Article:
Before we get to the good stuff and discuss the Massachusetts Nonprofit Network (MNN) Annual Conference, I'd like to introduce you to this blog! And me!
I am Diana Caissie, one of the two Assistant Directors for Hitchcock. I am in charge of marketing/social media for Hitchcock. My goal is to let everyone in the Hitchcock community know about any and all programs that might benefit them personally. Speaking of personally (not a good segue), I grew up and currently live in Brimfield along with my amazing husband, two sisters and mother and too many chickens. I am famously bad at telling stories, but enjoy telling them anyway.
The goal of this blog is to let you gain an insight into the week that was at Hitchcock through my eyes. It may be different from the way you experience Hitchcock, and that's good-I think that differences make life worth living! An additional goal is to have a more relaxed discourse than I currently have through my weekly emails. I like professionalism, but I also like the warmth and friendliness which Hitchcock's staff and community thrives on and professionalism often lacks.
On Wednesday, November 1st, the Executive Director Sue Gregory and I traveled to the Sheraton in Framingham to attend MNN's 2017 Annual Conference. It was MNN's 10th year and my first.
Upon entering the hotel, I had a lovely continental breakfast along with delightful coffee. Incidental to this story, but as I said, I'm quite bad at knowing what to include in stories. Sue and I chatted with other attendees and then visited exhibitor booths which were set up by companies with services important to the nonprofit sector. They almost all had candy and all of them had cute freebies, such as notebooks, pocket calculators, even Bluetooth speakers! Neato!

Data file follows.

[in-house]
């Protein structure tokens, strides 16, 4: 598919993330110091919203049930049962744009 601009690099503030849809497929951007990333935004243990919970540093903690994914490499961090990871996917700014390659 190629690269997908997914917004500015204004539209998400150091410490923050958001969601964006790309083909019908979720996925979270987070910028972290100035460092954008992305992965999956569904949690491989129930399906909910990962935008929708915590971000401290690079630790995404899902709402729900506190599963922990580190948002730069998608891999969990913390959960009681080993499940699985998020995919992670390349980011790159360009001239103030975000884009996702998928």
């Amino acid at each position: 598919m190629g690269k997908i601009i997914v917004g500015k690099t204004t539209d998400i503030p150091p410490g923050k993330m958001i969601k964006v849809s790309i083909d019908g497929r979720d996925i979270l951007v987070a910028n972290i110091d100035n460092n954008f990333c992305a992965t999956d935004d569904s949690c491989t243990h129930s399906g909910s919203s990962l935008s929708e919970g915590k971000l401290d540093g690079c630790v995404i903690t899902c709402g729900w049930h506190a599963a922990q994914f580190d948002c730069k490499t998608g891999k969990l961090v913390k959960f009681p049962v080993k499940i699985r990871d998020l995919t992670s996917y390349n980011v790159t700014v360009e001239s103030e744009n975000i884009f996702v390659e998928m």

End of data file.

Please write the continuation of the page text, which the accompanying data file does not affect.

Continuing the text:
What I took away from this conference (apart from all the neat swag) was that this is a troubling yet hopeful time for nonprofits. Daniel Cardinali, President and CEO of Independent Sector, spoke of threats to the Johnson Amendment (which prohibits 501(c)(3) nonprofits from endorsing or opposing political candidates.) which, if removed, could allow political donations to be filtered through a tax-exempt non-profit organization. On a more hopeful note, Massachusetts State Treasurer and Receiver-General Deb Goldberg spoke of her efforts for a broader version of the CORE Plan, a retirement savings plan for small non-profits.
The rest of the day featured workshops and lunch. I attended workshops about communication errors that nonprofits commonly make; one on fundraising (a topic I actually enjoy and don't feel too awkward about. Or maybe I just feel awkward all of the time so it doesn't feel weird to ask people for money...) and one on creating "brand ambassadors" out of your staff and volunteers. So many of the presenters and attendees had so much more experience than me, not just in years, but in knowledge. And so many of them work with such vital and important areas of the nonprofit sector, like homelessness and healthcare.
One of the two Lifetime Achievement Award recipients, Michael Weekes, spoke of having courage to do the right thing in the face of immense and overwhelming threats. I felt this advice could apply to not only the field I work in, but in my everyday life as a member of my community and as a human being. In the eyes and hearts of all of the people I saw at the MNN Conference, I saw and felt the same giving and kind spirit that I want to manifest in every aspect of my life.
One great way to record and keep up this pattern of courageous change is for me to share my thoughts and developments through this blog. I hope that you will join me in this blogging adventure!
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